Understanding the Event
What is a Storm Surge?
A storm surge is a rise in the level of seawater that is caused by strong winds pushing the water onshore. The flooding caused by this can be devastating and, so the greatest risk from storm surge is to coastal communities. However, a large strong surge can reach up to a kilometer or more inland like a very large wave.
The figure on right shows how a storm surge forms.
Above the equator, typhoon winds rotate counter-clockwise. The figure illustrates a situation when winds in the northern half of the typhoon are blowing to the west and, so, pushes seawater onshore in the eastern coast of a country. The situation can be reversed on the western coast, when the southern half of the typhoon blows seawater onto the shore.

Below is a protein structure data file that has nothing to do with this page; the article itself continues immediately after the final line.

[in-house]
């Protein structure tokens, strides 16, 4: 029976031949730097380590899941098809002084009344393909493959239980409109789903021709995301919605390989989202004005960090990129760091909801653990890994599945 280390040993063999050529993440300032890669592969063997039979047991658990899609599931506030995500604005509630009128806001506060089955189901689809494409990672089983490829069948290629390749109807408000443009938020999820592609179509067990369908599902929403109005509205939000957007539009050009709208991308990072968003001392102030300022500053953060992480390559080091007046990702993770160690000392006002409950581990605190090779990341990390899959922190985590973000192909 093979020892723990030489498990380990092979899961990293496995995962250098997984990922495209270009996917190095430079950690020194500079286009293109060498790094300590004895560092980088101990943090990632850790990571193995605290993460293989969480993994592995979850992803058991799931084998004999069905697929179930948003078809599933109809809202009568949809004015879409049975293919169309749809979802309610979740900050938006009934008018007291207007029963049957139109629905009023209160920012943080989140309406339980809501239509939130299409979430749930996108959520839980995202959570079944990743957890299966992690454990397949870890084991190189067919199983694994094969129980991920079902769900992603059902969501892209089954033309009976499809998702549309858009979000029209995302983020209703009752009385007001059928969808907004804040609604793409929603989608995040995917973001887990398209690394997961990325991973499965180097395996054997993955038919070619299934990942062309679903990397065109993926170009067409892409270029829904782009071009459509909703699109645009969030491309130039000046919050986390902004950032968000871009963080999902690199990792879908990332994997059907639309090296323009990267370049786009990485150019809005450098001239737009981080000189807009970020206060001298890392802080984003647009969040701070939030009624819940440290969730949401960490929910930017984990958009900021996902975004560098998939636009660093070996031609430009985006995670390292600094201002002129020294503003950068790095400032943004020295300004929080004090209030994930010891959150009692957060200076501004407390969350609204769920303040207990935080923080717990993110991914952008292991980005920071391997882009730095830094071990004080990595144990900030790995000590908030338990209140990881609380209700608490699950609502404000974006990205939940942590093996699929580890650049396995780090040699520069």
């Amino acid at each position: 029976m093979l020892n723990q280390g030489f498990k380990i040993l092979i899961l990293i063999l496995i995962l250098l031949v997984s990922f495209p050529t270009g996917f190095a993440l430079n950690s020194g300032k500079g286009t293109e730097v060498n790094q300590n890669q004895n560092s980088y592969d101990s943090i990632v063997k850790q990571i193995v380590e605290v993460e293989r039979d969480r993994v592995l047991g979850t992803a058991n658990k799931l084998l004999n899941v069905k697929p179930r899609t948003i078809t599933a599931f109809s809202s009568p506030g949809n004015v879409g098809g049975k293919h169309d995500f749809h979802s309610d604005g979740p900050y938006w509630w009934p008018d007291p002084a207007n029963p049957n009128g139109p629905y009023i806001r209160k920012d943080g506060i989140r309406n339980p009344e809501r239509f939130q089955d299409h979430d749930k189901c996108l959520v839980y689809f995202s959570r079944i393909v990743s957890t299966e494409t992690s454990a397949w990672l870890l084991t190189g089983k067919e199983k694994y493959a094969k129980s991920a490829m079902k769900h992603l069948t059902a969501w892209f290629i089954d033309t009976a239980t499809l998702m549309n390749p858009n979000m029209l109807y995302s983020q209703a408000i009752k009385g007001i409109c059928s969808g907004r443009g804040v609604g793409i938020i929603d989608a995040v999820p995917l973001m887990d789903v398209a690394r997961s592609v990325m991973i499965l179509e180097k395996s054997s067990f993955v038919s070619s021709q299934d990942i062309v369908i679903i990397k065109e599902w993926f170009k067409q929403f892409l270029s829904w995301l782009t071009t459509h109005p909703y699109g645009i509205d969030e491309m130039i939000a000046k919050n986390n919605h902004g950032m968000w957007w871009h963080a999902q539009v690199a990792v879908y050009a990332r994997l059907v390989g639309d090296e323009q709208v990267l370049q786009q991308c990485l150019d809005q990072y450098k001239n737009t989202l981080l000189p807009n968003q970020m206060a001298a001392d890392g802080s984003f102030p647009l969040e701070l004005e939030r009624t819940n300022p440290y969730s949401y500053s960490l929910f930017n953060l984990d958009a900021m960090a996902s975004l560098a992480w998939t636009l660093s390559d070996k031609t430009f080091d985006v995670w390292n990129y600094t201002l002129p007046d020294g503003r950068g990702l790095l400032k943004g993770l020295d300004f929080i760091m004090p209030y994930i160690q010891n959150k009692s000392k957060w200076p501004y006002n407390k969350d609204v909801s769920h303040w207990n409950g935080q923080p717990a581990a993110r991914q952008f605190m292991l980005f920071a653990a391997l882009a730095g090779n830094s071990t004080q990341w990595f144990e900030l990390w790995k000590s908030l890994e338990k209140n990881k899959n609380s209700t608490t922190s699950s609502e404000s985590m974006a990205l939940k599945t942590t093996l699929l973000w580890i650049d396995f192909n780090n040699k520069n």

What is a Storm Surge Like?
Storm surge survivors report different things occurring during the storm surge. In some cases, as the eye moves through an area, the direction of the wind changes. This can cause the shore to recede initially, as the winds push the water away from the land. And, then, when the wind changes, it can start pushing the water in the other direction, onto the land, forming a storm surge. This was reported by some eyewitnesses during Typhoon Haiyan.
The storm surge can develop rapidly. In some cases, the weather can seem calm, even sunny, hours before the typhoon arrives. But when the winds begin gathering strength, the storm surge can form very quickly, rising several meters in a matter of minutes. This is why people get trapped, as they assume they can wait until the last minute to flee the coastal area.